Update July 4: Andrew points out a linguistic complication: in English, the adjective professional has a much wider meaning than the noun professional; in other words, one can be a professional without acting professionally. So please, read the article with this in mind and replace ‘a professional’ with ‘acting professionally’ where appropriate.
The ever-excellent Linda Raftree recently wrote an article about amateurs, professionals, innovations and smart aid. In it, she sketches in its extreme form two diametrically opposed views of volunteers and professionals: on the one extreme, volunteers are seen as well-meaning but utterly useless do-gooders who potentially do more damage than good, while on the other hand professionals are seen as useless ballast who are in no way capable of doing what they claim to do and who weigh down agile, smart new initiatives from volunteers.
I think that one of the big issues here is the conflation of amateur and volunteer, and of salaried aid worker and professional. In my view, being a volunteer does not automatically imply that you are an amateur, and some of the salaried aid workers out there are not professionals at all. I would say that there probably is a correlation between your contract status and your position on the amateur-professional continuum (although I have no evidence to back that up – just personal observation), but there is definitely no hard-wired link.
So what makes a professional?
When I worked in a large international consultants’ firm, I used to teach introductory courses that included professional ethics to first-year associates. We would usually spend some time on working out what exactly makes a professional, what we understand by ethics, and what is the importance of ethics for professionals. Over the years, there was a remarkable constant set of traits that almost always were seen as central to being a professional.
I post two lists here: one with traits that were almost universally recognised as being essential to being a professional, and one with some statements that would usually lead to some more disagreement and discussion. Both sections are tailored towards professionals in other settings than aid work, but read ‘users’ instead of ‘clients’ and they are totally applicable to our sector too. I copy and paste it here unchanged (with many thanks to the participants of my courses who have helped to construct this list), because some of the wording might lead to interesting discussions.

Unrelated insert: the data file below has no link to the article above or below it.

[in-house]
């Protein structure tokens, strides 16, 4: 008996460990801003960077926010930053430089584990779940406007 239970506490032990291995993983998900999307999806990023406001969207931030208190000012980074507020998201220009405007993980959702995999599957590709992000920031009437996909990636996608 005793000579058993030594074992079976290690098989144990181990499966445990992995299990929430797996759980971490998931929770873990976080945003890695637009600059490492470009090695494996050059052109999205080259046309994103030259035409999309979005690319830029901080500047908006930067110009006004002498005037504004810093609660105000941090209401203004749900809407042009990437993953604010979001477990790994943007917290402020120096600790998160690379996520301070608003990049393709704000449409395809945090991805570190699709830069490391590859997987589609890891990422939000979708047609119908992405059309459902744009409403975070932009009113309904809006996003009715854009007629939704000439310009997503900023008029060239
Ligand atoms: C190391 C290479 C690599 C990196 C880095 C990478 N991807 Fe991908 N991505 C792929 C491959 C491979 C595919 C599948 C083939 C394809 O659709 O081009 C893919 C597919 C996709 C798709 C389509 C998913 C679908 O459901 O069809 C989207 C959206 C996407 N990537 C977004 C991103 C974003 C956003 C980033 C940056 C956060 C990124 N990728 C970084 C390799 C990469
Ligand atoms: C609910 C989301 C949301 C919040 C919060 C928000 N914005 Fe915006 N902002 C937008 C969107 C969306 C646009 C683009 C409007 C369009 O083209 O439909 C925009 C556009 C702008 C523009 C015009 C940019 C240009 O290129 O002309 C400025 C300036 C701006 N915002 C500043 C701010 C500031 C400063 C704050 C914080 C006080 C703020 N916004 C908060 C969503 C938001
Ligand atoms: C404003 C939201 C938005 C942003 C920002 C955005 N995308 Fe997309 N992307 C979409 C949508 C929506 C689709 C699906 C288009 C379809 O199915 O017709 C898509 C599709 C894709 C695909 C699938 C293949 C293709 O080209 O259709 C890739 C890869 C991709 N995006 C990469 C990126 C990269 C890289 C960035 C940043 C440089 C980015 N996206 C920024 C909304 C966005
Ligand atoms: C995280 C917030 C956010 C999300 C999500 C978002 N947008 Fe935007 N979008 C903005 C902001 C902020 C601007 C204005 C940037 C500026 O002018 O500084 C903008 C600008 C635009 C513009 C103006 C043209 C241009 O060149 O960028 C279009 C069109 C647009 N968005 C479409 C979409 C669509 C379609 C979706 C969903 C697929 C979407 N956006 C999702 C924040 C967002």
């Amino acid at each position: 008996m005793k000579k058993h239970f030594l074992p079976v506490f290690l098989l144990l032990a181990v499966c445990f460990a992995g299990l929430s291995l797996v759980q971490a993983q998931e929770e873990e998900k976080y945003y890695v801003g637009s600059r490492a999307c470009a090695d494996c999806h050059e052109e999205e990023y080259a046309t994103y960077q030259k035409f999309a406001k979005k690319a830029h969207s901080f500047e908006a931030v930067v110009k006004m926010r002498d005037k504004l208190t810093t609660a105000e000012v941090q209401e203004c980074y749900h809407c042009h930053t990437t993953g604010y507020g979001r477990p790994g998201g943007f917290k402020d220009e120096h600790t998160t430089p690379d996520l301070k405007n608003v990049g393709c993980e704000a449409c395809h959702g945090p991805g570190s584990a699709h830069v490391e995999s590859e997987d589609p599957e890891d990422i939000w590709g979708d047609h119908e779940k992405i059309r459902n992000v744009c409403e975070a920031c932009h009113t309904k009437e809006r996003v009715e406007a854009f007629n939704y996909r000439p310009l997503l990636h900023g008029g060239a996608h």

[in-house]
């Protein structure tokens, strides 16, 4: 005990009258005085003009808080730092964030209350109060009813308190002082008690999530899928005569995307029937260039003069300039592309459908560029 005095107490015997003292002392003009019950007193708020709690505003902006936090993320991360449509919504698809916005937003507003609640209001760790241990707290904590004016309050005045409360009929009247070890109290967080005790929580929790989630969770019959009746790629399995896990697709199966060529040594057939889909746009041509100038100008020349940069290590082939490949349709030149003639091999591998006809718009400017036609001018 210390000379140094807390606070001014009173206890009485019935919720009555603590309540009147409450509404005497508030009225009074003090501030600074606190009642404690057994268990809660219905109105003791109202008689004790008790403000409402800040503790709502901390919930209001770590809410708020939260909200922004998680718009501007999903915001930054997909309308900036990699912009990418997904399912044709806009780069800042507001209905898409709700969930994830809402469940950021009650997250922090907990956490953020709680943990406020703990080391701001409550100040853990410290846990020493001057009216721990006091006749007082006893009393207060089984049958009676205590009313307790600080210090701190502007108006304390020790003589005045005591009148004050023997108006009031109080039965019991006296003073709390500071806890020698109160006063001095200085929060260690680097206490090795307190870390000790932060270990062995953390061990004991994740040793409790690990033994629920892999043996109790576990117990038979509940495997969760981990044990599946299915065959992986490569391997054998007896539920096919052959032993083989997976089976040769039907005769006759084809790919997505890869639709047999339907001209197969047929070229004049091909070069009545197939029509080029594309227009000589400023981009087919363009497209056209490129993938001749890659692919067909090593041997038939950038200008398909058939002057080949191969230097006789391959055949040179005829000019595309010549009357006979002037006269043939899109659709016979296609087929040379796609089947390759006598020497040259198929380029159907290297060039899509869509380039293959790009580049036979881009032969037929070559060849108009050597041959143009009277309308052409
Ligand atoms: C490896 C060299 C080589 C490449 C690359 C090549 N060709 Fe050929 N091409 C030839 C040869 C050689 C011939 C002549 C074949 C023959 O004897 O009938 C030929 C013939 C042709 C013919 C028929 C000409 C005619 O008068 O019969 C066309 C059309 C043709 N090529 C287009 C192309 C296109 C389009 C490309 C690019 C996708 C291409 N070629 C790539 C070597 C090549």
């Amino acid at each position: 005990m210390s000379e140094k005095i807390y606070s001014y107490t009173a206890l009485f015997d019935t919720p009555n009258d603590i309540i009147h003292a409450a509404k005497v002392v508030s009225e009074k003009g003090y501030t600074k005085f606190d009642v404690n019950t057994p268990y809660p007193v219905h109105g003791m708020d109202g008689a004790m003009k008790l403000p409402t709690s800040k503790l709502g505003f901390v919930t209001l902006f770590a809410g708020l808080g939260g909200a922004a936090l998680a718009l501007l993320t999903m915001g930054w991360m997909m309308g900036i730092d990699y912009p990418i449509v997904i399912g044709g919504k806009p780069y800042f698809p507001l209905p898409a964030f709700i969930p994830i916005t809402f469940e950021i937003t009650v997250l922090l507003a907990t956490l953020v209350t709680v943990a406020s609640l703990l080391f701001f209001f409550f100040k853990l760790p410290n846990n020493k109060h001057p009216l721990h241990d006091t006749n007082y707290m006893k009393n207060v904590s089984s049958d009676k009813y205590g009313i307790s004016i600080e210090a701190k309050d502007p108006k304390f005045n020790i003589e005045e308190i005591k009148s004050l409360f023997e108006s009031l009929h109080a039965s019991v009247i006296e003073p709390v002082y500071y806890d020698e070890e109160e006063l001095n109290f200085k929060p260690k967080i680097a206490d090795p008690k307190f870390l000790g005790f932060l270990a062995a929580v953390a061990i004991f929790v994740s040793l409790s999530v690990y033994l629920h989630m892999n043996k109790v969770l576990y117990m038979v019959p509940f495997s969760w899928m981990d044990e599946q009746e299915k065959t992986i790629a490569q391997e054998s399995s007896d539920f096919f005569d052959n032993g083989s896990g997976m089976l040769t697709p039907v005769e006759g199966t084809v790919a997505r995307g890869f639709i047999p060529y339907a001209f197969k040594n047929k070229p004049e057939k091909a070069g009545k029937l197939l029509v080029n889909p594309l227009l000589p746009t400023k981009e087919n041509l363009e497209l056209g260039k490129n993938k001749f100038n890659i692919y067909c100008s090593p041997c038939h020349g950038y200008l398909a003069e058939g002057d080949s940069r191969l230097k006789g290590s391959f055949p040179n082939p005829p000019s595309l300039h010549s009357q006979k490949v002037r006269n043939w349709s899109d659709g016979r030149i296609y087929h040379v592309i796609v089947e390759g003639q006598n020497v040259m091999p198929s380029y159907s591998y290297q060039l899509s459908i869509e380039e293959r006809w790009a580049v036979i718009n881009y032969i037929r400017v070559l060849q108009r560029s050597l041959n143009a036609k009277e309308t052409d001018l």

Elements of professionalism
• are competent;
• know their limitations, and are willing to push these back continuously;
• are discreet and respect confidentiality;
• stick to promises and agreements;
• are loyal and honest towards clients and colleagues;
• practice what they preach;
• are strongly motivated by ethical values;
• are rational and objective, but respect their partners’ emotions;
• are creative;
• are independent, but communicate well;
• are willing to be held accountable and to explain their actions, and report unasked;
• are willing to share knowledge and skills;
• foster professionalism in others, wherever they find it.
Some statements for discussion about professionalism
• “True professionals never declare their professionalism; they demonstrate it”.
• “Amateurs don’t have any room for true professionals, especially in recognised professions”.
• “Volunteers are often more professional than the professionals”.
• “True professionals respect their partners’ time schedule”.
• “True professionals strive to minimize bureaucracy, but respect the rules; they try to change (and minimize) the rules, not to ignore them”.
• “Anyone can be a professional. In fact, most professionals work outside recognized professions”.
• “A bureaucrat can’t be a professional”.
• “A true professional is almost always a good teacher and mentor. However, not every good teacher is also a true professional”.
Are you a professional?
It should be noted here that one can be a professional in one role but a rank amateur in another. I think (hope?) that I am a professional aid and global health logistician, but I am aware that as a musician I am as amateur as they go. I think that most salaried aid workers are professionals in their jobs, but a sizeable minority isn’t. I also think that many volunteers are professionals, although many aren’t; but that being a short-term volunteer will almost always mean that you cannot be a professional in that role.
So what do you think? Do you think that these lists are a fair representation of what is a professional? Are you an aid professional? Do you think that volunteers can be aid professionals, or that the reality is that they hardly ever are? I am looking forward to your comments.
Update November 5: This article was was meant to put a bit of pepper in a long and still ongoing debate about the role of professionals and amateurs in aid; I am happy to say that this discussion has really taken off since then (although I probably have to admit that some posts from people like Nick Kristof, with a slightly wider audience than I have, probably have contributed more to that than this post). Good Intentions prepared a link list and a synthesis of the consensus up to now. Recommended reading.